Coping with advanced cancer: Caregivers and their patients
Background. Being diagnosed with advanced cancer may be one of the most difficult challenges a person faces. To help deal with advanced cancer, patients and caregivers lean towards the coping skills most familiar to them. Depending on the person, one’s coping may either help or perpetuate the problem. Purpose. To identify predictors of negative coping skills among a group patients and caregivers, and to identify the predictors of prolonged grief among a group of providers, 6-months post loss. Methods. Advanced cancer patients and caregivers were interviewed at the time of their enrollment (baseline) and caregivers were interviewed 6 months after the patient’s death (post-loss). Each participant was administered questionnaires regarding demographics, mental health disorders, mental health service use, coping methods, quality of life, and suicide attempts. Patients were asked about their treatment and diagnosis. Other patient-related information was obtained from medical charts. Moreover, caregivers were given an assessment regarding their alcohol and smoking history. Results. Among White patients, positive coping skills were positively correlated with quality of life and negative coping skills were negatively correlated with quality of life. Gender, psychiatric disorders, suicidality, alcohol and smoking history, and treatment and diagnosis, were significantly related to negative coping skills; however this relationship only held for Hispanic patients. Gender and psychiatric disorders demonstrated predictive value for negative coping skills among all patients. On the other hand, psychiatric disorders, major depression, anxiety disorder, suicidality, and alcohol and smoking history, were not significant predictors of which caregivers experienced prolonged grief. Conclusion. There was a significant relationship between quality of life and positive and negative coping skills of patients and negative coping skills for caregivers. Factors such as gender, psychiatric disorders, suicidality, alcohol and smoking history, and treatment and diagnosis demonstrated predictive value for negative coping skills in patients.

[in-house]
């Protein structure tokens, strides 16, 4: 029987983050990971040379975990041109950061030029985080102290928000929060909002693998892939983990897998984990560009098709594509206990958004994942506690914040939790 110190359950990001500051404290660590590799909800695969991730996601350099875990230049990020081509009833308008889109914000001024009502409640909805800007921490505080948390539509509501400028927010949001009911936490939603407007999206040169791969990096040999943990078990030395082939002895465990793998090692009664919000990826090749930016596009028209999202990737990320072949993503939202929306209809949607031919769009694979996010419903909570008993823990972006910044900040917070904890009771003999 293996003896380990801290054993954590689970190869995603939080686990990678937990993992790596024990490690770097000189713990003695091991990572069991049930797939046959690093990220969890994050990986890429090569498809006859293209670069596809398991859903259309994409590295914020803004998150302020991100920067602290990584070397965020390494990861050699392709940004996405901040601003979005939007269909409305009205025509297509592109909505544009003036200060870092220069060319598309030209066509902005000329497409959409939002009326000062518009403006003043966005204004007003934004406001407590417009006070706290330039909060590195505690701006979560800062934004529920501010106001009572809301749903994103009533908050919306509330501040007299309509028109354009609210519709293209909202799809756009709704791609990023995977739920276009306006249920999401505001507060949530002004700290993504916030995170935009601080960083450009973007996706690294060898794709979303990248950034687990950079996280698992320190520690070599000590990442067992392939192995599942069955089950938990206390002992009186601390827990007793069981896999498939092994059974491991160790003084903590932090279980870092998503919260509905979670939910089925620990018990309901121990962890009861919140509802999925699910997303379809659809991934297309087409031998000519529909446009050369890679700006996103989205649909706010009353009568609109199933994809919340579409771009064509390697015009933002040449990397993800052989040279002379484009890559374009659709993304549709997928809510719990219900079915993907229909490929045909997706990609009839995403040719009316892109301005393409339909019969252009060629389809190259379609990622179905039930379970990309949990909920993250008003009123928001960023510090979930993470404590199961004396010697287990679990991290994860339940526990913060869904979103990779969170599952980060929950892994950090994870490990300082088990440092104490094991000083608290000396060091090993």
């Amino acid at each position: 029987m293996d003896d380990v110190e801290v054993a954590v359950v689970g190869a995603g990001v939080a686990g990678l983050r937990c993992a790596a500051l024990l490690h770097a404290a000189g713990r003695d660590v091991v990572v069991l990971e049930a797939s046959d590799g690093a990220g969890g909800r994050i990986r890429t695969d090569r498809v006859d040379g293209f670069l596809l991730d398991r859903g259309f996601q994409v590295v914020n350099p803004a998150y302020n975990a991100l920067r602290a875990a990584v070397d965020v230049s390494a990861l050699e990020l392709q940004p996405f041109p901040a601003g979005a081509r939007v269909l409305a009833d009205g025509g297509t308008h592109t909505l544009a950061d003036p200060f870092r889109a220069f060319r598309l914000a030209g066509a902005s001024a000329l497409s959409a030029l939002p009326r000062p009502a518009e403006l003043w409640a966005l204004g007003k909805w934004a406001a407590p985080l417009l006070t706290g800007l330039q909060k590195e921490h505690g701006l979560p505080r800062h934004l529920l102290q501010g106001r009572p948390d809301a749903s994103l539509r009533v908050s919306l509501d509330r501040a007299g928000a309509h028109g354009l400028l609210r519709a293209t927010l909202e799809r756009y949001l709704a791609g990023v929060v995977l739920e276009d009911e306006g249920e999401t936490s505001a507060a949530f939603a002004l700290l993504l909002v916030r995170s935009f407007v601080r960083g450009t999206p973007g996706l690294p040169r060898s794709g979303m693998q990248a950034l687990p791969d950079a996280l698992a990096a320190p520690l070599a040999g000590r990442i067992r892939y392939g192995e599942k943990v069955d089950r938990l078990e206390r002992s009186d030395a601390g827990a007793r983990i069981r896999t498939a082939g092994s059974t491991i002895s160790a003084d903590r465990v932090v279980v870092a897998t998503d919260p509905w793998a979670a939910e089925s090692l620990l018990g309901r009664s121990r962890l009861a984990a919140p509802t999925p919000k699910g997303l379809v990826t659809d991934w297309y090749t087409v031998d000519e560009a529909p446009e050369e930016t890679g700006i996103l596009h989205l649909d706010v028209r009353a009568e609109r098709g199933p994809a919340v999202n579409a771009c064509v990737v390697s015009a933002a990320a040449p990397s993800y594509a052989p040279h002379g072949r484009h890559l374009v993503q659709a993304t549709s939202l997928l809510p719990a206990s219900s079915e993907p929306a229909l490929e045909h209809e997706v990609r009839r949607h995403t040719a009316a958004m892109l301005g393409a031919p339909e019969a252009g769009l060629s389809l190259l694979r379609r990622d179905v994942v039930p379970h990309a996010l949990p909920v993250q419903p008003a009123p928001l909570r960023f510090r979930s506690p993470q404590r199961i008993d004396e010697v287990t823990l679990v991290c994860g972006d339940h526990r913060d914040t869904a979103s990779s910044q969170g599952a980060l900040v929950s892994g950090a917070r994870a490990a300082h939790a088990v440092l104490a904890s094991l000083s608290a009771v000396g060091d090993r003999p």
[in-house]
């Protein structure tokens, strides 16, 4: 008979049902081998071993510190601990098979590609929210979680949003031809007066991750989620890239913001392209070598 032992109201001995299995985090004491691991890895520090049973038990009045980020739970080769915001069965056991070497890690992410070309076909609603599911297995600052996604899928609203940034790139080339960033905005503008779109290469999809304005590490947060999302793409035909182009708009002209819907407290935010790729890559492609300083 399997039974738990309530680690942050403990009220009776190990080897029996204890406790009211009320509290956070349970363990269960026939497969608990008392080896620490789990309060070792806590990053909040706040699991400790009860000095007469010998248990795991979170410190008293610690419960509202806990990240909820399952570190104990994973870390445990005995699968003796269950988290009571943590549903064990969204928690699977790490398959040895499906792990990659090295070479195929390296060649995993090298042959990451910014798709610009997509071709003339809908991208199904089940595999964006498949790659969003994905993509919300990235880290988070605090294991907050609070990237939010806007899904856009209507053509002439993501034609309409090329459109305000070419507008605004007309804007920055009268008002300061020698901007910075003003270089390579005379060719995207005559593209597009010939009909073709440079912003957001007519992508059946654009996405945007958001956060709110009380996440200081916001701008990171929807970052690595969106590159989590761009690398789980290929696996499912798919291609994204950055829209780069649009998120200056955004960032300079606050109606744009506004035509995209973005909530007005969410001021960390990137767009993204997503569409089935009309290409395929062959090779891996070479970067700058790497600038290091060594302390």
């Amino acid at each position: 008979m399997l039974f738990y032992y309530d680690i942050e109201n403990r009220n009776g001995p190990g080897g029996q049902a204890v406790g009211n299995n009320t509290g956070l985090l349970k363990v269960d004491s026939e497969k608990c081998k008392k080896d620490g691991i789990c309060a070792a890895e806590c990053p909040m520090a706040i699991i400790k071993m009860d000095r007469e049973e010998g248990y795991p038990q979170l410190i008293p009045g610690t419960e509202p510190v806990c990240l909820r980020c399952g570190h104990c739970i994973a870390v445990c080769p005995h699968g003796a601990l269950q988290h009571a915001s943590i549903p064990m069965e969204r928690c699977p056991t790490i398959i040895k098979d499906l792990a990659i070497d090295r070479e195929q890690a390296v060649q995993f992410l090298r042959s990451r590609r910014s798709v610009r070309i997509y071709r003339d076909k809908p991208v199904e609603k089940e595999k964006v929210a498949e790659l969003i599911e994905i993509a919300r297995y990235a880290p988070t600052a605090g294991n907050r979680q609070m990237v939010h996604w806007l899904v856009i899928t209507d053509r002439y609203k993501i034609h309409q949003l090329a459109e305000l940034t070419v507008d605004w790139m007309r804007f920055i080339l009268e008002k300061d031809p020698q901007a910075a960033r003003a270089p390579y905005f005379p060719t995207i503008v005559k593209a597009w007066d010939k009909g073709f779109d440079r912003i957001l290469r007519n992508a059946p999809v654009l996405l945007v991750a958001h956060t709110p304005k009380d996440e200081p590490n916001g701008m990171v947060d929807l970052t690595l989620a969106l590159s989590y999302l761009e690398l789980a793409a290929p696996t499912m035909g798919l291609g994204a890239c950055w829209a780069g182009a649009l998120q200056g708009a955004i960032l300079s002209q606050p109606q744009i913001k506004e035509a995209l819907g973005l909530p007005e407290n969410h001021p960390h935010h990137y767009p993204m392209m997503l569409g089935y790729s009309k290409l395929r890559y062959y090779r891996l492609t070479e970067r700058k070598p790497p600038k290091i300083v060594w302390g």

Morris, Angela M, "Coping with advanced cancer: Caregivers and their patients" (2007). Texas Medical Center Dissertations (via ProQuest). AAI1445479.